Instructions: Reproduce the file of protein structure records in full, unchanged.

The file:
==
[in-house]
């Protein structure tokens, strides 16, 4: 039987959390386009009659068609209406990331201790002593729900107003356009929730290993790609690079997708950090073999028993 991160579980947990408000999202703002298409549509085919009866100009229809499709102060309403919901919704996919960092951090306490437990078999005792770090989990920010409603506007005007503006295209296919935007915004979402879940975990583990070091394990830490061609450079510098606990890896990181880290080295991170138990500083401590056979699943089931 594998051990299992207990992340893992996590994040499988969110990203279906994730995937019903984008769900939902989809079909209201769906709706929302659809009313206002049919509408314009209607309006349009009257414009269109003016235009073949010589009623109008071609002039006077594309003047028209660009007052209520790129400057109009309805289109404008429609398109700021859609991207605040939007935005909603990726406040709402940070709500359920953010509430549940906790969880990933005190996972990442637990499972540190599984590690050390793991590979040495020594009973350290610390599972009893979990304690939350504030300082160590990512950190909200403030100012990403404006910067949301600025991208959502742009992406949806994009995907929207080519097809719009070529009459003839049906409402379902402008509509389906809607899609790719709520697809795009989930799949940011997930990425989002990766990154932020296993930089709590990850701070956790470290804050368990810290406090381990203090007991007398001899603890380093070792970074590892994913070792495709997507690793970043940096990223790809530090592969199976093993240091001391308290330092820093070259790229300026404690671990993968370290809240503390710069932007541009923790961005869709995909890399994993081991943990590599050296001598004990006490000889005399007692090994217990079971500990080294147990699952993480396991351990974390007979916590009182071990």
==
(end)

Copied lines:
[in-house]
């Protein structure tokens, strides 16, 4: 039987959390386009009659068609209406990331201790002593729900107003356009929730290993790609690079997708950090073999028993 991160579980947990408000999202703002298409549509085919009866100009229809499709102060309403919901919704996919960092951090306490437990078999005792770090989990920010409603506007005007503006295209296919935007915004979402879940975990583990070091394990830490061609450079510098606990890896990181880290080295991170138990500083401590056979699943089931 594998051990299992207990992340893992996590994040499988969110990203279906994730995937019903984008769900939902989809079909209201769906709706929302659809009313206002049919509408314009209607309006349009009257414009269109003016235009073949010589009623109008071609002039006077594309003047028209660009007052209520790129400057109009309805289109404008429609398109700021859609991207605040939007935005909603990726406040709402940070709500359920953010509430549940906790969880990933005190996972990442637990499972540190599984590690050390793991590979040495020594009973350290610390599972009893979990304690939350504030300082160590990512950190909200403030100012990403404006910067949301600025991208959502742009992406949806994009995907929207080519097809719009070529009459003839049906409402379902402008509509389906809607899609790719709520697809795009989930799949940011997930990425989002990766990154932020296993930089709590990850701070956790470290804050368990810290406090381990203090007991007398001899603890380093070792970074590892994913070792495709997507690793970043940096990223790809530090592969199976093993240091001391308290330092820093070259790229300026404690671990993968370290809240503390710069932007541009923790961005869709995909890399994993081991943990590599050296001598004990006490000889005399007692090994217990079971500990080294147990699952993480396991351990974390007979916590009182071990």